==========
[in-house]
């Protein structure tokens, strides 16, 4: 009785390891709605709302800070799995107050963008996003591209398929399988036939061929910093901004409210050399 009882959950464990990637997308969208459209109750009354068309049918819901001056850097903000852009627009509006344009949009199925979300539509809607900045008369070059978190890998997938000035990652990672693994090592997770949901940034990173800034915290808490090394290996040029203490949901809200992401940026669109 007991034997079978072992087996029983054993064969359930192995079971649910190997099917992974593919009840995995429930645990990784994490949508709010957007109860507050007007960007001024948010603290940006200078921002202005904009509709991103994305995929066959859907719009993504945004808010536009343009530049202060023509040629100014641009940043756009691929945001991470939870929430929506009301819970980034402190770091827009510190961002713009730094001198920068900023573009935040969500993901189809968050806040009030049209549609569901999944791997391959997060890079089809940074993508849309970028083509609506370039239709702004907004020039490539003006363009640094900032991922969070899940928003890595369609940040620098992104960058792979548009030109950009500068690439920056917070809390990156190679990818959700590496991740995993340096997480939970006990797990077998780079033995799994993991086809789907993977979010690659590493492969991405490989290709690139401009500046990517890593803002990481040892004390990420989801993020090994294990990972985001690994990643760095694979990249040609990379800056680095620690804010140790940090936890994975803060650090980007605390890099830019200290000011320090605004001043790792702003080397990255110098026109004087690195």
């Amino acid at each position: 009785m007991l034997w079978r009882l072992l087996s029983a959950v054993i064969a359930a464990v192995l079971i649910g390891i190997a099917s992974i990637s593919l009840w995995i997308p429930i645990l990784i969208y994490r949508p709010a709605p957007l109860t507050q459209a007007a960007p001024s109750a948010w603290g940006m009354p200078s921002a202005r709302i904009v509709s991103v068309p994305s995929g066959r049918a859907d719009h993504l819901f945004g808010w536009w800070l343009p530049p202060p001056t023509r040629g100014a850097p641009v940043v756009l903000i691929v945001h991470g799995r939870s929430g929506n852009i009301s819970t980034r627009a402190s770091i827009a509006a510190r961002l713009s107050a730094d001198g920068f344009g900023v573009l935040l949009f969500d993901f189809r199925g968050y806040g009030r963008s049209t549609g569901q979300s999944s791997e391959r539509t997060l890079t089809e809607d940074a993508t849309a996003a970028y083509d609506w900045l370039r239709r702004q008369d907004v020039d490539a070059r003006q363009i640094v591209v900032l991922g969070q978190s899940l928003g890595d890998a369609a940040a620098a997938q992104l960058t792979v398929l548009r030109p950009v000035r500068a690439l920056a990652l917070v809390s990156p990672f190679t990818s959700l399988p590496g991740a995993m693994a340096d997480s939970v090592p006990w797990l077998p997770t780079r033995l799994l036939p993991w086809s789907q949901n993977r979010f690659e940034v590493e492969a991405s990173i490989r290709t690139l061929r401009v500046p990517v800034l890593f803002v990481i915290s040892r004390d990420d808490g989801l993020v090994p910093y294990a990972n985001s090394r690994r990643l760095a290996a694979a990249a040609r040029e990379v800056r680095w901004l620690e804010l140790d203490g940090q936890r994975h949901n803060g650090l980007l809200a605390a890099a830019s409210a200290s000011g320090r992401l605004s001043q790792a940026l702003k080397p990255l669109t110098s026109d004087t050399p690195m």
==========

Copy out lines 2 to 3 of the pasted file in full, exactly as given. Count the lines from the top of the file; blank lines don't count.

């Protein structure tokens, strides 16, 4: 009785390891709605709302800070799995107050963008996003591209398929399988036939061929910093901004409210050399 009882959950464990990637997308969208459209109750009354068309049918819901001056850097903000852009627009509006344009949009199925979300539509809607900045008369070059978190890998997938000035990652990672693994090592997770949901940034990173800034915290808490090394290996040029203490949901809200992401940026669109 007991034997079978072992087996029983054993064969359930192995079971649910190997099917992974593919009840995995429930645990990784994490949508709010957007109860507050007007960007001024948010603290940006200078921002202005904009509709991103994305995929066959859907719009993504945004808010536009343009530049202060023509040629100014641009940043756009691929945001991470939870929430929506009301819970980034402190770091827009510190961002713009730094001198920068900023573009935040969500993901189809968050806040009030049209549609569901999944791997391959997060890079089809940074993508849309970028083509609506370039239709702004907004020039490539003006363009640094900032991922969070899940928003890595369609940040620098992104960058792979548009030109950009500068690439920056917070809390990156190679990818959700590496991740995993340096997480939970006990797990077998780079033995799994993991086809789907993977979010690659590493492969991405490989290709690139401009500046990517890593803002990481040892004390990420989801993020090994294990990972985001690994990643760095694979990249040609990379800056680095620690804010140790940090936890994975803060650090980007605390890099830019200290000011320090605004001043790792702003080397990255110098026109004087690195």
């Amino acid at each position: 009785m007991l034997w079978r009882l072992l087996s029983a959950v054993i064969a359930a464990v192995l079971i649910g390891i190997a099917s992974i990637s593919l009840w995995i997308p429930i645990l990784i969208y994490r949508p709010a709605p957007l109860t507050q459209a007007a960007p001024s109750a948010w603290g940006m009354p200078s921002a202005r709302i904009v509709s991103v068309p994305s995929g066959r049918a859907d719009h993504l819901f945004g808010w536009w800070l343009p530049p202060p001056t023509r040629g100014a850097p641009v940043v756009l903000i691929v945001h991470g799995r939870s929430g929506n852009i009301s819970t980034r627009a402190s770091i827009a509006a510190r961002l713009s107050a730094d001198g920068f344009g900023v573009l935040l949009f969500d993901f189809r199925g968050y806040g009030r963008s049209t549609g569901q979300s999944s791997e391959r539509t997060l890079t089809e809607d940074a993508t849309a996003a970028y083509d609506w900045l370039r239709r702004q008369d907004v020039d490539a070059r003006q363009i640094v591209v900032l991922g969070q978190s899940l928003g890595d890998a369609a940040a620098a997938q992104l960058t792979v398929l548009r030109p950009v000035r500068a690439l920056a990652l917070v809390s990156p990672f190679t990818s959700l399988p590496g991740a995993m693994a340096d997480s939970v090592p006990w797990l077998p997770t780079r033995l799994l036939p993991w086809s789907q949901n993977r979010f690659e940034v590493e492969a991405s990173i490989r290709t690139l061929r401009v500046p990517v800034l890593f803002v990481i915290s040892r004390d990420d808490g989801l993020v090994p910093y294990a990972n985001s090394r690994r990643l760095a290996a694979a990249a040609r040029e990379v800056r680095w901004l620690e804010l140790d203490g940090q936890r994975h949901n803060g650090l980007l809200a605390a890099a830019s409210a200290s000011g320090r992401l605004s001043q790792a940026l702003k080397p990255l669109t110098s026109d004087t050399p690195m």